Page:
Current research and theory which addresses the issue of how people think. Includes information processing, memory, attention, language comprehension, reasoning, and problem solving. Prerequisite: PSY 281. (Occasional offering)
317 Medieval Philosophy (3)
An historical survey of the development of western philosophy, including the Patristic period, Saint Augustine, John Scotus Eriugena, Saint Anselm of Canterbury, Avicenna, Saint Bonaventure, Saint Albert the Great, Saint Thomas Aquinas, Scotus. (Prerequisite: PHI 220)
318 Modern Philosophy (3)
An historical survey of western philosophy, from the 17th century to the mid-19th century, including Rationalism, Empiricism, Positivism, Kant and Idealism; emphasis on the continuity and development of metaphysical and epistemological ideas during the period. (Prerequisite: PHI 220)
319 Contemporary Philosophy (3)
An historical survey of the major branches of late 19th and 20th century thought: Marxism, American pragmatism, process philosophy, analytic philosophy, phenomenology, existentialism, hermeneutics and other recent developments, e.g., feminist philosophy. (Prerequisite: PHI 220)
320 American Philosophers (3)
European influences; colonial thinkers; philosophy of the Founding Fathers; Transcendentalism; Pragmatism; Naturalism; recent developments.
321 Philosophy of Peace and War (3)
Classical and contemporary philosophical analysis of peace, war, and conflict between individuals, groups, and nations. Discussion of ethical questions concerning the initiation and the conduct of conflict, revolution, and war. Analysis of nonviolent resolution of disputes, of proposals for solving the problem of war, and of pacifism. Ethical aspects of nuclear weapons employment and the contemporary nuclear weapons dilemma.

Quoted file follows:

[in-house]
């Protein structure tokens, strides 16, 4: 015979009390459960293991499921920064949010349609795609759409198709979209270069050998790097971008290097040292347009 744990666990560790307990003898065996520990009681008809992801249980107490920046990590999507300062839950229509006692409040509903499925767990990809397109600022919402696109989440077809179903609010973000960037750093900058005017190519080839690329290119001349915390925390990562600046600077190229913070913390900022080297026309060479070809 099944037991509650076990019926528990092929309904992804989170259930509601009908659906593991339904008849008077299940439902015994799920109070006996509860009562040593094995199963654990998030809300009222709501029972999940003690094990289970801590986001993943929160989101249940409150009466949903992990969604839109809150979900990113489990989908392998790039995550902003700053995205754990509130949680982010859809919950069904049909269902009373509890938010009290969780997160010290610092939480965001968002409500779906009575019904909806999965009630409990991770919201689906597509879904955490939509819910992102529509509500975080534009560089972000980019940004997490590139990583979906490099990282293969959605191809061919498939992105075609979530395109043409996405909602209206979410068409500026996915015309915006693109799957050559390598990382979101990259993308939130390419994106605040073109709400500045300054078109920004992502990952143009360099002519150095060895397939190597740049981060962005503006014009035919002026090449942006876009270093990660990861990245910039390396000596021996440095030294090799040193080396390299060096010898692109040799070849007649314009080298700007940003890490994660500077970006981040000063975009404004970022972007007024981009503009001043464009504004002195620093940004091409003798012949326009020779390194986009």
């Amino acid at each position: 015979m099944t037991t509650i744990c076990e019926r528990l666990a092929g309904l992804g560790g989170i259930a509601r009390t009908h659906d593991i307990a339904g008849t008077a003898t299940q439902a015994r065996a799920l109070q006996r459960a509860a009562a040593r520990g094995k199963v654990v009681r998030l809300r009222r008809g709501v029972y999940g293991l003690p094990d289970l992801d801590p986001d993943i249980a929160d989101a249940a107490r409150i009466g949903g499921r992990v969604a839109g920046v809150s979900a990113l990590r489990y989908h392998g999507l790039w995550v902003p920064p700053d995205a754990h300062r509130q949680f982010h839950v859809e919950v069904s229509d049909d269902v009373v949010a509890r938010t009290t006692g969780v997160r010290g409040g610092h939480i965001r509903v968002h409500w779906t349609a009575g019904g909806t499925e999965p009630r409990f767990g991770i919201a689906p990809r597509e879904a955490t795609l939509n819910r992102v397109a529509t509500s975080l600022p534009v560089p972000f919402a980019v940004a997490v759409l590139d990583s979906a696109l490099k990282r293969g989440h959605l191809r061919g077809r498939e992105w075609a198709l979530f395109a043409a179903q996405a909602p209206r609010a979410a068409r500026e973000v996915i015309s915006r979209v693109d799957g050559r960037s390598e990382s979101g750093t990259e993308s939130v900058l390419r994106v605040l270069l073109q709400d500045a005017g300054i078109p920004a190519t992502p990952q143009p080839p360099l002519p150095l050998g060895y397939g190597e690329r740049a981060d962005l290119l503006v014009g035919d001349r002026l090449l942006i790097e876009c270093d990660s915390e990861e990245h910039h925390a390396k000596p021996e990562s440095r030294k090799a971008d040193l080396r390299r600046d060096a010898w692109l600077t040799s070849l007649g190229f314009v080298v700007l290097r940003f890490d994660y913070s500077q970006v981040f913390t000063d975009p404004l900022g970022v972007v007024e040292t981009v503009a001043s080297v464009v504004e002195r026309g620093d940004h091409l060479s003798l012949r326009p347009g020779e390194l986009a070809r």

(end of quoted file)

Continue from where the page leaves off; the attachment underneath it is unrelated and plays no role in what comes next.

323 Philosophical Perspectives on Cinema (3)
This course introduces the student to the many philosophical perspectives that can be found, either explicitly or implicitly, in sophisticated classical cinema. PHI 323 is designed to demonstrate that the better films can be appreciated by emphasizing their aesthetic, moral and above all, their metaphysical and existential dimension.
332 The Thought of Ortega y Gasset (3)
This course is designed to introduce the student to the fundamental elements of 19th and 20th century and Spanish language philosophy and how this was later incorporated into the School of Madrid. It will introduce the analysis of concepts such as phenomenology, Lebenphilosophie, Ortega y Gasset's reaction to Vitalism and Positivism and the metaphysical and epistemological foundations of knowledge. The main focus is to investigate Ortega y Gasset's philosophy and how this is subsequently disseminated throughout the work of Spanish and Latin American thinkers.
336 Julian Marias and the School of Madrid (3)
This course is designed to introduce the major trends in Spanish thought of the 20th century in historical and cultural context: development of ideas and their influence on Latin American philosophy. The course investigates some of the major problems of Spanish philosophy in the 20th century. Special emphasis will be paid to the work of Julian Marias and the School of Madrid philosophical movement.
353 Bio-Medical Ethics (3)
Investigation, in the light of philosophical analysis, concerning numerous ethical issues that arise in the medical, nursing, and allied health professions as well as in the biological and behavioral sciences. Topics, chosen at the discretion of the instructor, may include for example: human experimentation; genetic engineering and manipulations; reproductive technologies; ecological and environment ethics; death and dying; health care delivery; population ethics; clinical setting and interaction; mental health; geriatrics; and communicative diseases.